If you’re publishing for a niche audience who don’t often use feed readers, it might be more worthwhile to measure your subscriber count in comparison to the subscriber count of other blogs in your niche.

If subscribers are not necessarily engaged, daily uniques are even more flippant. It’s almost inevitable that most of the social media and search engine traffic you receive isn’t interested in your content. The web still has work to do when it comes to delivering the right content to the right people.

As for measuring your blog’s progress, I’d argue that your subscriber count is more valuable than any other metric. Your daily unique count tells you only how many people found their way to your blog — even if they navigated away instantly. Your subscriber count gives you an idea of whether your content is appealing to your target audience. That’s invaluable.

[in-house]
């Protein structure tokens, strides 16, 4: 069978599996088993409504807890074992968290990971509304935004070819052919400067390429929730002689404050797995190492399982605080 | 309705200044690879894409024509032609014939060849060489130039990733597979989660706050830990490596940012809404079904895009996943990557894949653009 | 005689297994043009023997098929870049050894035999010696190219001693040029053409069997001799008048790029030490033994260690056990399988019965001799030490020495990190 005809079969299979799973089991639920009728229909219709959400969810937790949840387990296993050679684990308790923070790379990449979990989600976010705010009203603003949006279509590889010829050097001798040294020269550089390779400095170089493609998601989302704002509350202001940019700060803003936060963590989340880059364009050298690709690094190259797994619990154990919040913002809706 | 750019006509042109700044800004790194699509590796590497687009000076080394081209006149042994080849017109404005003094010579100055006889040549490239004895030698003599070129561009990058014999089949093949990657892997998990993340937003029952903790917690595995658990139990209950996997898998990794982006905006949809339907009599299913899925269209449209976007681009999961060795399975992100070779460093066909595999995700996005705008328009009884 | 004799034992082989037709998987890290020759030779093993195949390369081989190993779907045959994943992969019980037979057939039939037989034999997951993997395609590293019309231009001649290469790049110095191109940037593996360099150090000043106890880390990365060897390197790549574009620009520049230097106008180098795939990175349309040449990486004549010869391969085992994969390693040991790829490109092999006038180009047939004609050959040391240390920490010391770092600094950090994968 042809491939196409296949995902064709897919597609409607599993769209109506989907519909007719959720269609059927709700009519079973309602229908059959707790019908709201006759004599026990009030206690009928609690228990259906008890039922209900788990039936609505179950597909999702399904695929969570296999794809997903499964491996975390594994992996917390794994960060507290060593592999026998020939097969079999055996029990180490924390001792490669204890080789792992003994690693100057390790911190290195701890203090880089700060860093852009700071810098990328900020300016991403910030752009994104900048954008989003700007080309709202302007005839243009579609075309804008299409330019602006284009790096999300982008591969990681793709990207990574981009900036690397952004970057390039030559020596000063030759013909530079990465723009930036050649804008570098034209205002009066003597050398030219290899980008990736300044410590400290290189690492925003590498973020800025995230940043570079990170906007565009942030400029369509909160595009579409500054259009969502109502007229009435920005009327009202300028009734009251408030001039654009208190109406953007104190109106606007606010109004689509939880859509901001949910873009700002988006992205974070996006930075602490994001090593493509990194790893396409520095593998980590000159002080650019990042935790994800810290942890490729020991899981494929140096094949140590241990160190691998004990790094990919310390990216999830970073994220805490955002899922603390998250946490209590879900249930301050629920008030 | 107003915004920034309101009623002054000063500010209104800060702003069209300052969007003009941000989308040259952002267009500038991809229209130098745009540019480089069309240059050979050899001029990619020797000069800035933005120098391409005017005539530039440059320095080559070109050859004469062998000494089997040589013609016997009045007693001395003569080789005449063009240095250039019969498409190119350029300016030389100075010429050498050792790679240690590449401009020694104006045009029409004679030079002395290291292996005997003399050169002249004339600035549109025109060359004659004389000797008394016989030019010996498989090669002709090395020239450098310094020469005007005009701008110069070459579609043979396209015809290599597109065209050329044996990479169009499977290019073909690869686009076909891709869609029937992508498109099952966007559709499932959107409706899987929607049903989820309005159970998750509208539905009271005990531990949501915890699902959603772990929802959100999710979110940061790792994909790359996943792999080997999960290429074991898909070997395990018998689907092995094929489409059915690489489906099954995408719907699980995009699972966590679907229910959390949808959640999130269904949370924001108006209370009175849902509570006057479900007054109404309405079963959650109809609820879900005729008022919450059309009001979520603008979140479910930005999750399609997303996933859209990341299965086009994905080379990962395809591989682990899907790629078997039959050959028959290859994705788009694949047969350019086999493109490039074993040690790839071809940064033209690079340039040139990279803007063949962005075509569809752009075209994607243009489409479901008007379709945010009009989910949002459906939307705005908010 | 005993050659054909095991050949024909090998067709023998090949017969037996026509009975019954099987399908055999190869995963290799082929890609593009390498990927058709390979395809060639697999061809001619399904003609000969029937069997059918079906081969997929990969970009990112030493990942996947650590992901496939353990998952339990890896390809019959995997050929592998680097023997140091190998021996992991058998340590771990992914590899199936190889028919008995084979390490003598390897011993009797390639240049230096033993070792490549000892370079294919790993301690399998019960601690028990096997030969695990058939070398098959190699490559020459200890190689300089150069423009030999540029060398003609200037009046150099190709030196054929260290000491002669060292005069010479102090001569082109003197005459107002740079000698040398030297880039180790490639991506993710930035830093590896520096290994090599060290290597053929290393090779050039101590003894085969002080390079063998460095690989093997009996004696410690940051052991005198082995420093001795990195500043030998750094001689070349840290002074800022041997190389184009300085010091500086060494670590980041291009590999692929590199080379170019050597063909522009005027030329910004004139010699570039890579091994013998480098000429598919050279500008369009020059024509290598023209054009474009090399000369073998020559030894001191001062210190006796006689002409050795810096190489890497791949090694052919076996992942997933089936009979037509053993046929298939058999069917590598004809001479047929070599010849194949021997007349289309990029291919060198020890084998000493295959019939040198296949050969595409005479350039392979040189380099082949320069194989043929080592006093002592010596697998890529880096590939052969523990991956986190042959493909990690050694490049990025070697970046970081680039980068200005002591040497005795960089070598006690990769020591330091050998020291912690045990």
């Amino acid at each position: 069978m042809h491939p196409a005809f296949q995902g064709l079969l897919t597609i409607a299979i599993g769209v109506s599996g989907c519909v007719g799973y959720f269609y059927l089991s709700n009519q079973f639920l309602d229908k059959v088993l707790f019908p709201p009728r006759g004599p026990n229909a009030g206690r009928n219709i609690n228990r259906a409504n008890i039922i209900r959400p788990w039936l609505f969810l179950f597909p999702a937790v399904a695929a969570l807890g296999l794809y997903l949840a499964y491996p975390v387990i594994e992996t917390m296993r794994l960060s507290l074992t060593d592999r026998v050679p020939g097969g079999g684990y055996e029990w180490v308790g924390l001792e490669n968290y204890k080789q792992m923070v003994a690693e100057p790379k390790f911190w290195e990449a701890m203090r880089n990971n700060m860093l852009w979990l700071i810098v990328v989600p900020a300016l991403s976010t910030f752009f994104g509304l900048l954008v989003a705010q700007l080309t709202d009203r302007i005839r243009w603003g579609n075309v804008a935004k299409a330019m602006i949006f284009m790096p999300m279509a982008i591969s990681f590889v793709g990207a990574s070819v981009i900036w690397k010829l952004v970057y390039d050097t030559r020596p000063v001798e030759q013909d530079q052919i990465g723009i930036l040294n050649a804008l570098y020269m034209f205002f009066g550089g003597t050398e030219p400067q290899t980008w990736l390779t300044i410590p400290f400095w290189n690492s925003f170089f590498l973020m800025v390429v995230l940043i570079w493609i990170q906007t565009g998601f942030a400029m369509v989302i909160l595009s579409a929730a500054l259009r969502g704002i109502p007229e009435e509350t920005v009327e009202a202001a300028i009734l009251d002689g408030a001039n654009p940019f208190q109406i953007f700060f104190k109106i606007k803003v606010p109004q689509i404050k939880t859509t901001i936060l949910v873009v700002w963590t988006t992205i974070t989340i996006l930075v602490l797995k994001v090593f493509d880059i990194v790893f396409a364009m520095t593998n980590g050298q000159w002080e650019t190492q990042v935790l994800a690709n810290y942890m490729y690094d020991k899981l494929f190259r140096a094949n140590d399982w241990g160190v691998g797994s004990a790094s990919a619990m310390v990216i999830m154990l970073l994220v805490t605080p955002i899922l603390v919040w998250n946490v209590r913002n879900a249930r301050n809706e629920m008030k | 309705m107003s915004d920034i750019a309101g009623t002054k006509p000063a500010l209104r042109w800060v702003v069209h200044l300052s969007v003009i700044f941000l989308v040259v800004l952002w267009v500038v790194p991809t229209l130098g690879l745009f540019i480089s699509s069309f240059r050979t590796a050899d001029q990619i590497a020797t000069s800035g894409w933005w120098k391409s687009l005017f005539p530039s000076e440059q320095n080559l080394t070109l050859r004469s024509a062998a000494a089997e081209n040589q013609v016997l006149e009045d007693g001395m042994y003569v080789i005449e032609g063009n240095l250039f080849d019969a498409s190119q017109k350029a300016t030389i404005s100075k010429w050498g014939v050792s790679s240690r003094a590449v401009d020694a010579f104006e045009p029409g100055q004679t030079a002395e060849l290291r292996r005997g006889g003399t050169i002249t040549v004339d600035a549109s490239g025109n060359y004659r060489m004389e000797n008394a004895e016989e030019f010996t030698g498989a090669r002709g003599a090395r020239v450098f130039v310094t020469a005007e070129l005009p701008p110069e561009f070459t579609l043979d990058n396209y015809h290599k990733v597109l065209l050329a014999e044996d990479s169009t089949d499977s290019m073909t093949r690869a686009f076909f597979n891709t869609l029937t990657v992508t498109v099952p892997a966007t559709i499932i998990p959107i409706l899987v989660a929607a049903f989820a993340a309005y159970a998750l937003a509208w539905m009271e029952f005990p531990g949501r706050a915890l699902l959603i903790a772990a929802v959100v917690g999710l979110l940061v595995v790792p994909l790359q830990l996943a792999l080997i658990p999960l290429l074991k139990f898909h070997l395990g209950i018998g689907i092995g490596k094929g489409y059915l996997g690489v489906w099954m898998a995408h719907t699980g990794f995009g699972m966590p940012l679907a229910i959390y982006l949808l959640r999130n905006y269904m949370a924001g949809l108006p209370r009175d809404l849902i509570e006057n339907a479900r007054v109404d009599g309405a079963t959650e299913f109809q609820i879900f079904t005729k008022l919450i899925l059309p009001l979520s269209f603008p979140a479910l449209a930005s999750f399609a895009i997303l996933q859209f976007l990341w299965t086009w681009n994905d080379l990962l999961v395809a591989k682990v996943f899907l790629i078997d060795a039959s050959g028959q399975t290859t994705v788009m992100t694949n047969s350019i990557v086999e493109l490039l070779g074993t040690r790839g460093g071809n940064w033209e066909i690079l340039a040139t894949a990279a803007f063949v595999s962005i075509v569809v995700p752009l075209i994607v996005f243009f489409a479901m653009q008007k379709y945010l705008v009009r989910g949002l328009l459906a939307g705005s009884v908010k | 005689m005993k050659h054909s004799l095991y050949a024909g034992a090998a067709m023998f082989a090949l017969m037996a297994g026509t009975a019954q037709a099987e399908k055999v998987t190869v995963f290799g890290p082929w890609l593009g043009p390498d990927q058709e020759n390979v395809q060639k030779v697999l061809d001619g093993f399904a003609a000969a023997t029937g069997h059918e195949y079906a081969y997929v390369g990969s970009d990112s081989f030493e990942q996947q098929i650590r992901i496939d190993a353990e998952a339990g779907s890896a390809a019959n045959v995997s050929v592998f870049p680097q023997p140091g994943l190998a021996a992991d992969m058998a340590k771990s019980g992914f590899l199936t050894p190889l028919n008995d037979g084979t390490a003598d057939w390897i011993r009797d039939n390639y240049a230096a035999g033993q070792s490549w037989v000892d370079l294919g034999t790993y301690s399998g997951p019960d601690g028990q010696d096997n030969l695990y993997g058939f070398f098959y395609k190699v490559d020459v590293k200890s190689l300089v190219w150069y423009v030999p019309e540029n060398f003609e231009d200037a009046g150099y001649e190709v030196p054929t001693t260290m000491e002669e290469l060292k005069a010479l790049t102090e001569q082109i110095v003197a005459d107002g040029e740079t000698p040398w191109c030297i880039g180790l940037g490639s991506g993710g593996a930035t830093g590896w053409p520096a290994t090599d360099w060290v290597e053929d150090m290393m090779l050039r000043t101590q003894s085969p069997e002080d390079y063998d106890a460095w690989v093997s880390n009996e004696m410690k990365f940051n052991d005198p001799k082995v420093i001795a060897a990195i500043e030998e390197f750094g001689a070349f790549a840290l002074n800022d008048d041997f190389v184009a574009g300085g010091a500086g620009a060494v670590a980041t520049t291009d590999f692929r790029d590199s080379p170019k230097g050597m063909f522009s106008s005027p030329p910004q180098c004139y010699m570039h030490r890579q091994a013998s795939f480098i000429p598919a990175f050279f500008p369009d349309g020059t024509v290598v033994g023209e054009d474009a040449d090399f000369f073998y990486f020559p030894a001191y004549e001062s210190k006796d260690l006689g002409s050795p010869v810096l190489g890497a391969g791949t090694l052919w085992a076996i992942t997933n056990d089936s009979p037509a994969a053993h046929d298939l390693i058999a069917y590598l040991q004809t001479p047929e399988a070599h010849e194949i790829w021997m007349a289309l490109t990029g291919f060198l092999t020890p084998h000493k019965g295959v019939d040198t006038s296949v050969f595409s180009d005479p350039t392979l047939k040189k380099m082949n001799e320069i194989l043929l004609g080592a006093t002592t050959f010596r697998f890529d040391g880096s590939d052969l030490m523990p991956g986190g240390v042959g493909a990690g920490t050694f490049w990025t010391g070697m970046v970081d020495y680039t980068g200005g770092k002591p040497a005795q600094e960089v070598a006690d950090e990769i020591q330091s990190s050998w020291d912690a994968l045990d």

I do, however, think that a blog’s subscriber count is possibly over-valued by on-site advertisers and buyers. Of course, this is one thing that tends to work in our advantage. Only a small proportion of feed readers click back to your blog (unless you use partial feeds, which will mean you have less subscribers overall, anyway).

When it comes to on-site advertising, page views are the most important measure — as well as whether your product is targeted to the blog or website’s audience. Despite this, prospective advertisers do seem to be impressed by a decent subscriber count — probably because they assume that it’s accompanied by a lot of traffic. They also want the benefits of being associated with a respected blog or website. From a buyer’s perspective, I think subscribers are over-rated. From a seller’s perspective, they remain highly valuable.